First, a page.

Source: National Athletic Trainers' Association (NATA)
Dallas, July 22, 2015 – World Cup soccer has made international headlines in recent weeks and with fall sports around the corner, a focus on the sport continues. Soccer players use hamstring muscles to provide speed, quickness and power to navigate field position and increase their intensity of activity. When strains occur, what determines a player’s return to participation (RTP) and what other considerations should be reviewed?
A new study that compares RTP time among male and female collegiate soccer players suffering a hamstring strain shows little difference in time though each sex had unique factors that influenced return to play. “Days to Return to Participation after a Hamstrings Strain among Collegiate American Soccer Players” appears in the July 2015 Journal of Athletic Training, the scientific publication of the National Athletic Trainers’ Association. To review the study please visit: http://natajournals.org/doi/pdf/10.4085/1052-6050-50.2.12.
“This is the first study that examined gender differences as they pertain to hamstring strains and return to participation time in the collegiate setting,” said lead author Kevin M. Cross, PhD, ATC, PT, UVA-HealthSouth. “Prior studies have looked at professional soccer players. Our goal was not only to compare RTP time between men and women collegiate soccer players but to analyze the impact of other factors including time of season, practice or competition or the impact that player position had on injury time.”
Data were collected from collegiate teams that voluntarily participated in the National Collegiate Athletic Association Injury Surveillance System. Participants included collegiate soccer athletes who sustained 507 hamstring strains (306 men, 201 women) during the 2004 through 2009 fall seasons. Overall, for male players, 239 strains were first-time injuries and 67 were recurrent injuries; for females, 176 were first-time and 25 recurrent.
Researchers found no differences in the RTP time between the sexes for first-time strains (median for men, 7 days; women, 6 days). For male players with first-time strains, RTP time was increased when the strain occurred during competition rather than practice (9 days versus 6); during the in-season/post-season rather than the preseason (7 versus 5 days) and varied depending on the division of play (Division I athletes required 8 days for RTP versus Division II, 6 days or Division III, 5 days).
Among female players with first-time strains, researchers found no differences in RTP time when other factors were considered. For male players with recurrent hamstring strains, the RTP time was longer when the injury occurred during the in-season/post-season (11 days versus 7.5 days). Among female players with recurrent strains, RTP time was longer for forwards (11 days) than midfielders (2 days) or defenders (4 days).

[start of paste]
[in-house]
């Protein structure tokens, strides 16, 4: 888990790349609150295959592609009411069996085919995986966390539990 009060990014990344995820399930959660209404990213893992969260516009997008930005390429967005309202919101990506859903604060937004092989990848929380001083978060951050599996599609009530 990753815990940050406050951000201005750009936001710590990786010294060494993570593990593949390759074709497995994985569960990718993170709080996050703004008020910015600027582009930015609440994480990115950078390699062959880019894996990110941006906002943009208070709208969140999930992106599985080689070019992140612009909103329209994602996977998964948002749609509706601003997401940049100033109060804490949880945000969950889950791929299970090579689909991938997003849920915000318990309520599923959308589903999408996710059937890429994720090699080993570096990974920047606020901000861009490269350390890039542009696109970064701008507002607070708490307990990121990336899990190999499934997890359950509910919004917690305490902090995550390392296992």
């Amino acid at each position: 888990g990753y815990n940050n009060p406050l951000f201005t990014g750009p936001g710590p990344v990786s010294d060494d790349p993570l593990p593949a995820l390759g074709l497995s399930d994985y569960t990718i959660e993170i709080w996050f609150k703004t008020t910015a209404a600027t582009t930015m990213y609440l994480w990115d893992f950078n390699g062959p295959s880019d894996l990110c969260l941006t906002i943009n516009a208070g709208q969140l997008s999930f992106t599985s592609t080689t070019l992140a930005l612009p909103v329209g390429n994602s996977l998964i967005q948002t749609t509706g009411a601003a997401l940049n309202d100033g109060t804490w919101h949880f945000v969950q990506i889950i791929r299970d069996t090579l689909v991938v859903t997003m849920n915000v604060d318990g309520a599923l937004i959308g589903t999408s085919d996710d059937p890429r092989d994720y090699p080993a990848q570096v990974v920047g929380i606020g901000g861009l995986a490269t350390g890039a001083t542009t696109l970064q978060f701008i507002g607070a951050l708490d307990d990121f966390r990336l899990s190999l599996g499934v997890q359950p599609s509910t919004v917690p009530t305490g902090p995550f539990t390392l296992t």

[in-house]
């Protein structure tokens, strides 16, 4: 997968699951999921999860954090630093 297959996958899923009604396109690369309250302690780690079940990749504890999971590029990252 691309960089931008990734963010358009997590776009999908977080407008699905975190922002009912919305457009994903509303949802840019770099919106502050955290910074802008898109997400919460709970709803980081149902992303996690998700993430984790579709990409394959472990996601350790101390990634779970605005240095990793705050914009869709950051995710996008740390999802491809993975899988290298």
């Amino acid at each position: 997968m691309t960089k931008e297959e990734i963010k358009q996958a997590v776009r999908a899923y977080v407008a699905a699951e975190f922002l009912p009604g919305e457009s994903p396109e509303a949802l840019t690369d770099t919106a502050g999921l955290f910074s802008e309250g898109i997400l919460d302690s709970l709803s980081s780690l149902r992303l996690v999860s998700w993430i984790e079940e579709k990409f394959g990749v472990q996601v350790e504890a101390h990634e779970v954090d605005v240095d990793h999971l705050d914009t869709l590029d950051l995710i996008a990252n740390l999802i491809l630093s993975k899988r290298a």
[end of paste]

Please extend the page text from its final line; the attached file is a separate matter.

“We used return to participation as a marker for the severity of the injury, while also noting there are other factors that may affect duration of time missed, such as the intrinsic motivation of the athletes, sociocultural influences and the values and beliefs of those involved in the decision making process,” added Cross.
Given heightened intensity of play during the in- and post-season, longer RTP times may be expected, especially among those who have had prior strains. Increased volume of high intensity activities and speed of activity may be other factors. Those individuals with recurrent injuries may have unresolved impairments that continue to influence RTP for an undetermined period of time.
“Athletic trainers must ensure that the athletes have been rehabilitated properly just before being released to play to be certain they are fully ready to participate in practices and competition and meet the requirement of both the sport and player position,” noted Cross.
The study findings offer insight into the clinical implications for preventive programs and rehab programs after hamstring strains. Most strains resulted from noncontact causes and most occurred during running activities. Training, for example, should emphasize repeated high-intensity and sprinting activities.
Additionally, the authors found that fatigue is a major factor for athletes susceptible to hamstring strains and especially during competition. Player position is also important. Male forwards have a longer RTP time than players at other positions. The specific player position was more pronounced among female athletes with recurrent injuries, and female forwards required a longer RTP than midfielders and defenders.
“Multiple factors may influence the RTP time after an injury,” Cross concluded. “Our findings may help to shape appropriate strategies to prevent injury in the first place or to rehab the injury for efficient and effective return to participation. Prevention programs to reduce the incidence and severity of hamstring strains should focus on sport-specific training and position-specific training to replicate the demands of participation.”
About NATA: National Athletic Trainers’ Association (NATA) – Health Care for Life & Sport
Athletic trainers are health care professionals who specialize in the prevention, diagnosis, treatment and rehabilitation of injuries and sport-related illnesses. They prevent and treat chronic musculoskeletal injuries from sports, physical and occupational activity, and provide immediate care for acute injuries. Athletic trainers offer a continuum of care that is unparalleled in health care. The National Athletic Trainers' Association represents and supports 39,000 members of the athletic training profession. Visit www.nata.org.